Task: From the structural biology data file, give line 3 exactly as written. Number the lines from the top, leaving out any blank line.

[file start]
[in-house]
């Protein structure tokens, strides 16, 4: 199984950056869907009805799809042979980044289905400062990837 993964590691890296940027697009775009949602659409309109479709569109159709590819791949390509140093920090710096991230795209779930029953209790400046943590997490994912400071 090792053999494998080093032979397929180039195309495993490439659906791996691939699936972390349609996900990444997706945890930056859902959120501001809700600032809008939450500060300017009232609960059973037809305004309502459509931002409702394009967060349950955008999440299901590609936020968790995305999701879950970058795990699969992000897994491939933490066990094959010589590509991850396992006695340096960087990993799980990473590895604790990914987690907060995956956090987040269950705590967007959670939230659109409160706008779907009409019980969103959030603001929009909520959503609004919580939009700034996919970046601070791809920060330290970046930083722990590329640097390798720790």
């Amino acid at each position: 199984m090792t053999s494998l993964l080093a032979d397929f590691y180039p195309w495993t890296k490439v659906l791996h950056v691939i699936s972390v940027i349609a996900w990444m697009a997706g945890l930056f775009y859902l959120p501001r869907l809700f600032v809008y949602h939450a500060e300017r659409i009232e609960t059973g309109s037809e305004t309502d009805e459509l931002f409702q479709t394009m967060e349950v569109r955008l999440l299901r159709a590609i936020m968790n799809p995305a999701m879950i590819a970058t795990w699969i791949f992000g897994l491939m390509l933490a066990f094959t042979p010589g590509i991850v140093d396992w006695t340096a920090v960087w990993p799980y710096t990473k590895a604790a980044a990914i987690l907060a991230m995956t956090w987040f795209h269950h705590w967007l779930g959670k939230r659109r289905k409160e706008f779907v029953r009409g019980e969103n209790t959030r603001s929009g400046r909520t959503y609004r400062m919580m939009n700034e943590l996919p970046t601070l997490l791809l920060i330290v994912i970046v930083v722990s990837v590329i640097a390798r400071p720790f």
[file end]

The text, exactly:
């Amino acid at each position: 199984m090792t053999s494998l993964l080093a032979d397929f590691y180039p195309w495993t890296k490439v659906l791996h950056v691939i699936s972390v940027i349609a996900w990444m697009a997706g945890l930056f775009y859902l959120p501001r869907l809700f600032v809008y949602h939450a500060e300017r659409i009232e609960t059973g309109s037809e305004t309502d009805e459509l931002f409702q479709t394009m967060e349950v569109r955008l999440l299901r159709a590609i936020m968790n799809p995305a999701m879950i590819a970058t795990w699969i791949f992000g897994l491939m390509l933490a066990f094959t042979p010589g590509i991850v140093d396992w006695t340096a920090v960087w990993p799980y710096t990473k590895a604790a980044a990914i987690l907060a991230m995956t956090w987040f795209h269950h705590w967007l779930g959670k939230r659109r289905k409160e706008f779907v029953r009409g019980e969103n209790t959030r603001s929009g400046r909520t959503y609004r400062m919580m939009n700034e943590l996919p970046t601070l997490l791809l920060i330290v994912i970046v930083v722990s990837v590329i640097a390798r400071p720790f």